Chapter 3: Living in Isness
The unintelligent will become too much concerned about his unworthiness and will start denying those moments: “How can those moments happen when I am so unworthy? It must be my imagination, it must be a trick of the mind. I must be going crazy.” And you will become convinced by your own logic that those moments are not true. You have to prove them untrue because you are so focused on your unworthiness. If they are true, then you are not unworthy.
And your society has been teaching you that you are unworthy. You have been told that you are of no use, you are utterly worthless. You are nothing but dust - dust unto dust. You are more worthless than dirt: that’s what has been told to you in so many ways; it has become a deep-rooted idea in you. If you pay too much attention to it, the only possibility is that you will deny those moments.
I know many people who have denied when the mysterious has knocked on their doors, just because they cannot leave the idea of their unworthiness. Then the only possibility is to deny those moments, call them imaginary, hallucinations, dreams, deceptions; something must have gone wrong in your head, you are going berserk; forget all about them because they remind you of your unworthiness. Don’t become focused on it, be focused on the compassion of the divine.
That’s why all the religions emphasize: God is compassionate - rahim, rahman, “God is compassion.” This is just to give you an alternative gestalt so you become focused on his compassion, not on your unworthiness. You may be unworthy, that is irrelevant - but God is compassionate. You may be a sinner, that is irrelevant - God is compassionate. He gives for no reason at all; he is simply a giver, he knows only giving. And he does not give conditionally, he gives unconditionally.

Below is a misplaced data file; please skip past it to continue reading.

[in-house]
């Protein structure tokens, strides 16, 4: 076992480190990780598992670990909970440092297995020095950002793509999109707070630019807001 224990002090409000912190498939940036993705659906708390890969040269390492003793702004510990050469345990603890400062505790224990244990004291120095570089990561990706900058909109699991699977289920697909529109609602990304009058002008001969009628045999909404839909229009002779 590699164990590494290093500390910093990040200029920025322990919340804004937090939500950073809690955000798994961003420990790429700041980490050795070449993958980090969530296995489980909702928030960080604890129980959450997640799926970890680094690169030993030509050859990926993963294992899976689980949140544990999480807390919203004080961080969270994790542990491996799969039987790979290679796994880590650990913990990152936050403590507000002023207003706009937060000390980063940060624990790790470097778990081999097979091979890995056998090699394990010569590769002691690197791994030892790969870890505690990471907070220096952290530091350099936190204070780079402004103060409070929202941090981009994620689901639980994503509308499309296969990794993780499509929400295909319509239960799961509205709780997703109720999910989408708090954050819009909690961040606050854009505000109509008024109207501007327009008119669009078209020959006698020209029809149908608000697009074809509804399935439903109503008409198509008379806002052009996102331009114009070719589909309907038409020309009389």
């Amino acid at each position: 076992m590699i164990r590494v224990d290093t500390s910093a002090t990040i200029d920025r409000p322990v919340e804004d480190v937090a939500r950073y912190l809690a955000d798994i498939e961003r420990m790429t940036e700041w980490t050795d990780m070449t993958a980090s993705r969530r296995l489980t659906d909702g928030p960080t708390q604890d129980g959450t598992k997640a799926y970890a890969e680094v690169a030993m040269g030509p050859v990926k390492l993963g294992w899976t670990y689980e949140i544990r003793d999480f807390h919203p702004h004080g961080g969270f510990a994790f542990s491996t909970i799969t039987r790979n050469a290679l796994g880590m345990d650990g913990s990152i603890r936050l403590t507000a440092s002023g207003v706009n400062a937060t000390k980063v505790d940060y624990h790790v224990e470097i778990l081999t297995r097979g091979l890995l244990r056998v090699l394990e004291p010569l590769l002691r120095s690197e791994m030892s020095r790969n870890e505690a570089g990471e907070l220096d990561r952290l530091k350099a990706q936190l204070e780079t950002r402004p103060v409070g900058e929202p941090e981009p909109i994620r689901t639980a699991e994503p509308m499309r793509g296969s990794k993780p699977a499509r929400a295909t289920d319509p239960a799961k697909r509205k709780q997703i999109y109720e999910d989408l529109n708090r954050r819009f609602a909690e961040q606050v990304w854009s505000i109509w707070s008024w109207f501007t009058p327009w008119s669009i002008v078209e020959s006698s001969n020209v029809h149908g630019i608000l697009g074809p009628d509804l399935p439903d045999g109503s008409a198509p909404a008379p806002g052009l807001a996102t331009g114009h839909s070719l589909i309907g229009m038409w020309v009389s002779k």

Jesus tells a parable again and again.
A rich man called forth a few laborers to work in his garden in the morning. The fruits were becoming ripe and they had to be collected soon. But by the afternoon it was felt that the laborers were not enough; more were needed, so more laborers were called. By the evening it was felt that even those laborers were not enough; a few more were needed, and they were called. And when the third group of laborers went the sun was almost setting.
Then it was night, all the laborers were called, and the rich man gave exactly the same amount to everybody. Those who had come in the morning and those who had come in the afternoon and those who had just come and had not worked at all were also given the same amount of money. Naturally, the people who had been working the whole day in the hot sun complained; they were angry. They said, “This is unjust! These people have just come. They have not done anything at all, and they receive the same amount of money? And a few people have come in the middle of the day, they have done only half the work, and they also receive the same amount of money as we have received? This is unfair!”
The wealthy man laughed and he said, “Answer me one question: is what I have given to you not enough for the labor that you have done?”
They said, “It is more than enough, but what about the others?”